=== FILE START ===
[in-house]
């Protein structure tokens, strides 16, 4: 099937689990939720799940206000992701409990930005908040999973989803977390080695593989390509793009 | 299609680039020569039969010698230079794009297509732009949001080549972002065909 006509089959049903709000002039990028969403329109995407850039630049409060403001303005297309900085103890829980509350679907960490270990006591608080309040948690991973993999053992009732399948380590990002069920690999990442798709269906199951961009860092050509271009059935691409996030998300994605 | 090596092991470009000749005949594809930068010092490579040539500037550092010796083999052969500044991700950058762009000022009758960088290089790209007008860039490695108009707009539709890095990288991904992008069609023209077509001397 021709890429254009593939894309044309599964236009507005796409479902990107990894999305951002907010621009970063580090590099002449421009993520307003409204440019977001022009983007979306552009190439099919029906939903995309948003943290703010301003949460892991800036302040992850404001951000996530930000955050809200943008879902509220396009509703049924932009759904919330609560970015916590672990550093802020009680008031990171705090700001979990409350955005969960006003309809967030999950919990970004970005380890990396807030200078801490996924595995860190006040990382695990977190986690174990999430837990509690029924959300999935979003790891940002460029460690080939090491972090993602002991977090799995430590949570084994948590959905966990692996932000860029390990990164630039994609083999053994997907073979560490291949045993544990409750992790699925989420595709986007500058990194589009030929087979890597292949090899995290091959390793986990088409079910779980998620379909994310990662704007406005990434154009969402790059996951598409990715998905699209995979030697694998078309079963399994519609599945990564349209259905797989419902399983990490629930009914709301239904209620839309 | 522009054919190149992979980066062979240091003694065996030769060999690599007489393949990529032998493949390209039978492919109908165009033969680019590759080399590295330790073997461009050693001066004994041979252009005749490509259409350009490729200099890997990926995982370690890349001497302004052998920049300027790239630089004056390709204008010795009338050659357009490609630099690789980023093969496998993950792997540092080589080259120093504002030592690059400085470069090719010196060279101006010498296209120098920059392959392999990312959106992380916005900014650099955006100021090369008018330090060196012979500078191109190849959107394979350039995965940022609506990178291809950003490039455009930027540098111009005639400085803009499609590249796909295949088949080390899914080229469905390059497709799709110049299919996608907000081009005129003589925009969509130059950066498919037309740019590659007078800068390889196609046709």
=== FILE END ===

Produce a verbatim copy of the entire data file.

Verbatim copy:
[in-house]
């Protein structure tokens, strides 16, 4: 099937689990939720799940206000992701409990930005908040999973989803977390080695593989390509793009 | 299609680039020569039969010698230079794009297509732009949001080549972002065909 006509089959049903709000002039990028969403329109995407850039630049409060403001303005297309900085103890829980509350679907960490270990006591608080309040948690991973993999053992009732399948380590990002069920690999990442798709269906199951961009860092050509271009059935691409996030998300994605 | 090596092991470009000749005949594809930068010092490579040539500037550092010796083999052969500044991700950058762009000022009758960088290089790209007008860039490695108009707009539709890095990288991904992008069609023209077509001397 021709890429254009593939894309044309599964236009507005796409479902990107990894999305951002907010621009970063580090590099002449421009993520307003409204440019977001022009983007979306552009190439099919029906939903995309948003943290703010301003949460892991800036302040992850404001951000996530930000955050809200943008879902509220396009509703049924932009759904919330609560970015916590672990550093802020009680008031990171705090700001979990409350955005969960006003309809967030999950919990970004970005380890990396807030200078801490996924595995860190006040990382695990977190986690174990999430837990509690029924959300999935979003790891940002460029460690080939090491972090993602002991977090799995430590949570084994948590959905966990692996932000860029390990990164630039994609083999053994997907073979560490291949045993544990409750992790699925989420595709986007500058990194589009030929087979890597292949090899995290091959390793986990088409079910779980998620379909994310990662704007406005990434154009969402790059996951598409990715998905699209995979030697694998078309079963399994519609599945990564349209259905797989419902399983990490629930009914709301239904209620839309 | 522009054919190149992979980066062979240091003694065996030769060999690599007489393949990529032998493949390209039978492919109908165009033969680019590759080399590295330790073997461009050693001066004994041979252009005749490509259409350009490729200099890997990926995982370690890349001497302004052998920049300027790239630089004056390709204008010795009338050659357009490609630099690789980023093969496998993950792997540092080589080259120093504002030592690059400085470069090719010196060279101006010498296209120098920059392959392999990312959106992380916005900014650099955006100021090369008018330090060196012979500078191109190849959107394979350039995965940022609506990178291809950003490039455009930027540098111009005639400085803009499609590249796909295949088949080390899914080229469905390059497709799709110049299919996608907000081009005129003589925009969509130059950066498919037309740019590659007078800068390889196609046709």